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Health Action Zones: learning to make a difference. Funded/commissioned by: Report submitted to the Department of Health June 1999 PA from mid July 1999 @ £20

By Marian Barnes, Linda Bauld, Michaela Benzeval, Ken F. Judge, Amanda Killoran, Ray Robinson, Rachel Wigglesworth and Hannah Zeilig

Abstract

<p>Health Action Zones (HAZs) are a central part of the new health policy being forged in Britain in the late 1990s. They are part of a family of regeneration initiatives that are central to the government’s policies of tackling social exclusion and modernising public services. In particular, health action zones are expected to be ‘trailblazers’; pioneering innovative approaches to reducing health inequalities, and developing services that are more responsive to patients and users. Twenty-six health action zones have been established in England. They vary in size and complexity but they share many common characteristics. Not least among these is their emphasis on collaboration and partnership between public and private agencies and voluntary and community organisations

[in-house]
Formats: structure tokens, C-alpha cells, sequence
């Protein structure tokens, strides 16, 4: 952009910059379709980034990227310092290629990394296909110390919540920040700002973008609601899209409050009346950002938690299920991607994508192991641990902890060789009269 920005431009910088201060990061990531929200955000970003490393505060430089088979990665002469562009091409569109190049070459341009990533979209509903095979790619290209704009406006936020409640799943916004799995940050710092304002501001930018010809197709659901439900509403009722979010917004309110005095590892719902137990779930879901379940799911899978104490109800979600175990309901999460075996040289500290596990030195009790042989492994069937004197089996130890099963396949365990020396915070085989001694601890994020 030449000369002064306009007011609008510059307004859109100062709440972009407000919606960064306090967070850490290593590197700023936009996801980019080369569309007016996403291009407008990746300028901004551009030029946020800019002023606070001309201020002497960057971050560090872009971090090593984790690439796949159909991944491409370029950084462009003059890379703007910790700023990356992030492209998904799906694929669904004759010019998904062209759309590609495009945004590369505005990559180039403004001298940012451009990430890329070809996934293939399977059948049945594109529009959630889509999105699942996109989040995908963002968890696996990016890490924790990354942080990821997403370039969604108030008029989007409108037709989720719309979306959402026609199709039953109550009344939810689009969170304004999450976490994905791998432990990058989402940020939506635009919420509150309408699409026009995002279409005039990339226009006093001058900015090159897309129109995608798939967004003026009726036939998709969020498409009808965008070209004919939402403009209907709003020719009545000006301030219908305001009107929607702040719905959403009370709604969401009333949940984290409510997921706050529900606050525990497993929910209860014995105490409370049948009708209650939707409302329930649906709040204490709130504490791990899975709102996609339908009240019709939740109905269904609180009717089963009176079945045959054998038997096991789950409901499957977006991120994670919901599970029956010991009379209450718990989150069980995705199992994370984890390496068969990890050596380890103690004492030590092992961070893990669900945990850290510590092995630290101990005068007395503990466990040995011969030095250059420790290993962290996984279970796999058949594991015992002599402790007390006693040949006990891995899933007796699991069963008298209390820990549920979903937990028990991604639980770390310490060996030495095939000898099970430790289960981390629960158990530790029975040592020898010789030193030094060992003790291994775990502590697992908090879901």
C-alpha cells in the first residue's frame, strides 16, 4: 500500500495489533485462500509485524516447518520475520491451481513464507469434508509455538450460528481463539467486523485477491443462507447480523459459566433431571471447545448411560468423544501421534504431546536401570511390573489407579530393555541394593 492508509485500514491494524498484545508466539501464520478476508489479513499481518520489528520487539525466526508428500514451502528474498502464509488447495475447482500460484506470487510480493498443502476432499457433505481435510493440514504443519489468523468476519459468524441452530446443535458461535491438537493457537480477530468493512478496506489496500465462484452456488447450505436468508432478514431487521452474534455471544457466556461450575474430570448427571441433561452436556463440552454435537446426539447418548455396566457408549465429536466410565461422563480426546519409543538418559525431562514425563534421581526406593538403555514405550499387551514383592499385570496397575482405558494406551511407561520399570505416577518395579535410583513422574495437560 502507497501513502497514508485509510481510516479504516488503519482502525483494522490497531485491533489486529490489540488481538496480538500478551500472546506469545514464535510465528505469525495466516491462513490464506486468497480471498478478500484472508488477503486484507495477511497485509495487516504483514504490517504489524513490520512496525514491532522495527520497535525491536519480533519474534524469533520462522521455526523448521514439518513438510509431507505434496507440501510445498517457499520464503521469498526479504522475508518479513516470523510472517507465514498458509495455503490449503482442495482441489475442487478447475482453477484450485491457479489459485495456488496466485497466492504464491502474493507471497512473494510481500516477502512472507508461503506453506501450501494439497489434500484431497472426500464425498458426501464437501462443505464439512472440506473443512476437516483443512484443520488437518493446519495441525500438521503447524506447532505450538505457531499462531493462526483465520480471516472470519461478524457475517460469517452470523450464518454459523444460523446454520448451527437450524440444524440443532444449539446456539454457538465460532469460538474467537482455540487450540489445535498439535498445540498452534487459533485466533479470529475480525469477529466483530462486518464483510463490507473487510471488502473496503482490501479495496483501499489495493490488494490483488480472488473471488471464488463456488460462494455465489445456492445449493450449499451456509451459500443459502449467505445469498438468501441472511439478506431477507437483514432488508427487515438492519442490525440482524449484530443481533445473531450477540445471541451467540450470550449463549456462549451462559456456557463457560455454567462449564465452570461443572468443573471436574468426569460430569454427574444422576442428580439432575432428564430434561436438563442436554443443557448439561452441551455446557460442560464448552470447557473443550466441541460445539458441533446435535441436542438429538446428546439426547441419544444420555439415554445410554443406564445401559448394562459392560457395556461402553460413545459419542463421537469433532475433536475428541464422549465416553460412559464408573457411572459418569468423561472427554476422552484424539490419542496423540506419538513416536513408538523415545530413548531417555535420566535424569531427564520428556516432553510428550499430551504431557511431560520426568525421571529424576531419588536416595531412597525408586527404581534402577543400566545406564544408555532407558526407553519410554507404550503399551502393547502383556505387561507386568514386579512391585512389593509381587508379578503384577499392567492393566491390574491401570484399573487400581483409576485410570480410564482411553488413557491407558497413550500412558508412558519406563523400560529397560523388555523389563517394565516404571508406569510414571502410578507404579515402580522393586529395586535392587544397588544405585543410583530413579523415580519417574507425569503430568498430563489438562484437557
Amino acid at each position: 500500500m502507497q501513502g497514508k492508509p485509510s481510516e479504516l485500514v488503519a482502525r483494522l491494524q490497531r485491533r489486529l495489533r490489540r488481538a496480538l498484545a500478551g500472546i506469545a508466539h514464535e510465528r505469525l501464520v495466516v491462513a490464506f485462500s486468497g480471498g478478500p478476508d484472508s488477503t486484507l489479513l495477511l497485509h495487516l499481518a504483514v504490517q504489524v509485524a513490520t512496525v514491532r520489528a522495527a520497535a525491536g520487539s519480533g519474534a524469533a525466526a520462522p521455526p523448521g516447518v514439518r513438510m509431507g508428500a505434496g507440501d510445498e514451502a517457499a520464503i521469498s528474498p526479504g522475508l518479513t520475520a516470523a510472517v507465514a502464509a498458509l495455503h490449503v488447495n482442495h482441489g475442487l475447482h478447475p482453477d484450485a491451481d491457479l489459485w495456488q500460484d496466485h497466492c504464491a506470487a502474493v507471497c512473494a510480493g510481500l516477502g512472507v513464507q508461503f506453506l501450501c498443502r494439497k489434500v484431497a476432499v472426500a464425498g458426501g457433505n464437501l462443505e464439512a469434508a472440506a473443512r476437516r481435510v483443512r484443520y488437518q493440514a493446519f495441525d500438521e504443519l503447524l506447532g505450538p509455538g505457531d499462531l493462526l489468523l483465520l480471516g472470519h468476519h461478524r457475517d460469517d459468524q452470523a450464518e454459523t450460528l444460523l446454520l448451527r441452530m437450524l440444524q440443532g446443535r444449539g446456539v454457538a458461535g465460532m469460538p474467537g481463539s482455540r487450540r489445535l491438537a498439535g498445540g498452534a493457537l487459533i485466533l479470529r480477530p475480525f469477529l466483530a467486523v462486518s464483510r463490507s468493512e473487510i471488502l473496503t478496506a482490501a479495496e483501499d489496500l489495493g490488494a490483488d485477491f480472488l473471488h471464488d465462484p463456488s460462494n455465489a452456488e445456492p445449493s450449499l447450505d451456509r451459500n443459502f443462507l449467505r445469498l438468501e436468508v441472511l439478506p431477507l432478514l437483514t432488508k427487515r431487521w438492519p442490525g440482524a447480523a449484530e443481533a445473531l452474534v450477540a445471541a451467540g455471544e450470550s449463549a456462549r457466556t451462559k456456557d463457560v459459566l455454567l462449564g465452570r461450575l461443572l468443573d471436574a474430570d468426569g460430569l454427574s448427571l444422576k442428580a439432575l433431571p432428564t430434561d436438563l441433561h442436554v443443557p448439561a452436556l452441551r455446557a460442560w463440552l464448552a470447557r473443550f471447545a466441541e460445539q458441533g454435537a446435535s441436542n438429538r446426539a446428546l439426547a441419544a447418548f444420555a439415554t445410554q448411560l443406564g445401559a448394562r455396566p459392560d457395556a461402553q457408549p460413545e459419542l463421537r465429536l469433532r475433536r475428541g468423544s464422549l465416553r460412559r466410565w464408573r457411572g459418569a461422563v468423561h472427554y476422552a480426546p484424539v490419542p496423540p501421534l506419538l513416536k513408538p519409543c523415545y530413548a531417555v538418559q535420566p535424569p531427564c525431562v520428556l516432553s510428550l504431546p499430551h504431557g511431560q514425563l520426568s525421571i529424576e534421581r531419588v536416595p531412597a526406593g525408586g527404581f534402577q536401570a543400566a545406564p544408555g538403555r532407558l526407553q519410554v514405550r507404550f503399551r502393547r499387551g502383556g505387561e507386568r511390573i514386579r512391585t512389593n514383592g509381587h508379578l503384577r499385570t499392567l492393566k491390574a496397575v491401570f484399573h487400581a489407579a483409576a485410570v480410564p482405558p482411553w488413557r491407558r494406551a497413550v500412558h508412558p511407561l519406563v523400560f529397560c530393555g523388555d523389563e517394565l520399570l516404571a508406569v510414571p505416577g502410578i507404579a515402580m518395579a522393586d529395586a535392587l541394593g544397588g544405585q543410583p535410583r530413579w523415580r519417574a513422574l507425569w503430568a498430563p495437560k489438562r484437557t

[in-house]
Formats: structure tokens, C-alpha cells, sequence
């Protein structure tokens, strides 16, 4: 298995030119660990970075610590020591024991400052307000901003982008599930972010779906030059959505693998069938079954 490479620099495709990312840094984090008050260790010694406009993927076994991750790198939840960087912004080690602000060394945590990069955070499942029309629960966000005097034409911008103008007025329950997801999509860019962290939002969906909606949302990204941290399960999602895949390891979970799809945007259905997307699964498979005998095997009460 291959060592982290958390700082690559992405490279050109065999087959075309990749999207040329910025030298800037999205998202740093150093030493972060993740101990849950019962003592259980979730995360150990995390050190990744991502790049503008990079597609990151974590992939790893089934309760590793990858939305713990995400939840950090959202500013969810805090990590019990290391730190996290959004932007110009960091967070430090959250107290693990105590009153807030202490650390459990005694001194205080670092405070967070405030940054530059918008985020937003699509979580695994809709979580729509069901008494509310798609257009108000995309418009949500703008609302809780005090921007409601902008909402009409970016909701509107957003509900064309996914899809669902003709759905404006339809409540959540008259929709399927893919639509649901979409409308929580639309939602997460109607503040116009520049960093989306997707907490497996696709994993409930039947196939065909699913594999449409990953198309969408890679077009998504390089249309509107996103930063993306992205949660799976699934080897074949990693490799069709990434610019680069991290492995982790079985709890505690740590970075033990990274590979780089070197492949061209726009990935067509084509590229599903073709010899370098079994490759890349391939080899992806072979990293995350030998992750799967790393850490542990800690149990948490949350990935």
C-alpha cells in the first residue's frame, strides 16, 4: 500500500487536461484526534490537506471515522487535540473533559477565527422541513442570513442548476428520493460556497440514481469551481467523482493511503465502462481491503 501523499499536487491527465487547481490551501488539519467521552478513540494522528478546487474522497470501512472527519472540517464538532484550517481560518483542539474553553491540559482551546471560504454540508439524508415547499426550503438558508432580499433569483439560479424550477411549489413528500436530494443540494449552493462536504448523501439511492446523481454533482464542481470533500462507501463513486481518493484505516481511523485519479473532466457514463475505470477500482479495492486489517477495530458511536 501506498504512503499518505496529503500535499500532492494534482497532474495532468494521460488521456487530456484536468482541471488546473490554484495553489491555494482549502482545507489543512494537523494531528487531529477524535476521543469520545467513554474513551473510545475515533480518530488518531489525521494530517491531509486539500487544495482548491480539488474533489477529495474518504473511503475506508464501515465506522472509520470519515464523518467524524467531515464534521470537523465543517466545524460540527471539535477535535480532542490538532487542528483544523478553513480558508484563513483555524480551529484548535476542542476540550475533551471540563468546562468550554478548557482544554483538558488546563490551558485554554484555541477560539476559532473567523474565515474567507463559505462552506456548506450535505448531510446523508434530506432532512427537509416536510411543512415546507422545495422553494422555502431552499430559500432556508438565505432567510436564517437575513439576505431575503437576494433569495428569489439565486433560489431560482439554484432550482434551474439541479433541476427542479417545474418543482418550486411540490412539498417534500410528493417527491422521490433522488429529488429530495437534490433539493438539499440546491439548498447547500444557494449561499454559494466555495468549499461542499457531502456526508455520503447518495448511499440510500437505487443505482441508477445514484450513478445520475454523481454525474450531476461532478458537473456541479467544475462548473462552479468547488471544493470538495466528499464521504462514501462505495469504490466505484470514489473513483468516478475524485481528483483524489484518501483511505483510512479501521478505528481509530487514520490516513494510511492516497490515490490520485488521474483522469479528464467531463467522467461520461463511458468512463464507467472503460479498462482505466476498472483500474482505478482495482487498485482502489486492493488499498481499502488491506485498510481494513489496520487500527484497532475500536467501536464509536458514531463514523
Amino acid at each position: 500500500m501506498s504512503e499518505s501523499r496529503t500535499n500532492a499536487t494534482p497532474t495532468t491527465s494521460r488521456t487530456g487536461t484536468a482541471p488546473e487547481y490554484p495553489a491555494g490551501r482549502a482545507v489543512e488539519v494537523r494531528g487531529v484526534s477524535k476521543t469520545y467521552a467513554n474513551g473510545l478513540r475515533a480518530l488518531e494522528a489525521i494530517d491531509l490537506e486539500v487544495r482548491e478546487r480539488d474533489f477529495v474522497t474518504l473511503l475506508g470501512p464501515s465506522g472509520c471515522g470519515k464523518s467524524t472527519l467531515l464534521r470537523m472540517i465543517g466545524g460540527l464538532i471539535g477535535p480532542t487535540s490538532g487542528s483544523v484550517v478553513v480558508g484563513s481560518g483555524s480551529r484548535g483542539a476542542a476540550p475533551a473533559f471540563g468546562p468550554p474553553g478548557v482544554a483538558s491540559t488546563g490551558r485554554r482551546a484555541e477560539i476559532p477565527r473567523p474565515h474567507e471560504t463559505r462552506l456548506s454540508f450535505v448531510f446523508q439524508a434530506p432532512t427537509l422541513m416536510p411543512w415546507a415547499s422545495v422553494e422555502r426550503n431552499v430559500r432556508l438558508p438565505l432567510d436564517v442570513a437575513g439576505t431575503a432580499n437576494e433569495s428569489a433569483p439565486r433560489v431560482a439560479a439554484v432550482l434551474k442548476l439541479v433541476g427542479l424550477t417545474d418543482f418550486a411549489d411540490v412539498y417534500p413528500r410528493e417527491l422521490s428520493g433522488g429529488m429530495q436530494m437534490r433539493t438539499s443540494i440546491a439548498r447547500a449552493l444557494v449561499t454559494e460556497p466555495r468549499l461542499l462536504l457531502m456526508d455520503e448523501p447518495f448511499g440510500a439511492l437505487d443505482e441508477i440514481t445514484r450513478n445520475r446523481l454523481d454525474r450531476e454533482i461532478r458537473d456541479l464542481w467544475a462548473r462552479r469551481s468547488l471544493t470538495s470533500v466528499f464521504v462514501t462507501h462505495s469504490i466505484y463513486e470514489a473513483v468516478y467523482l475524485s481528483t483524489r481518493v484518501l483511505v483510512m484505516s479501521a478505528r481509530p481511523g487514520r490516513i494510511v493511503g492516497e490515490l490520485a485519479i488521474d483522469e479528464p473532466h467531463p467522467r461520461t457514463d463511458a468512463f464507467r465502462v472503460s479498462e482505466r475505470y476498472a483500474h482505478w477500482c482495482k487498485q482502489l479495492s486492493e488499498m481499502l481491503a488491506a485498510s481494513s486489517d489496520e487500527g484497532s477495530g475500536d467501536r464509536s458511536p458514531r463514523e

Publisher: Personal Social Services Research Unit
Year: 1999
OAI identifier: oai:kar.kent.ac.uk:27175
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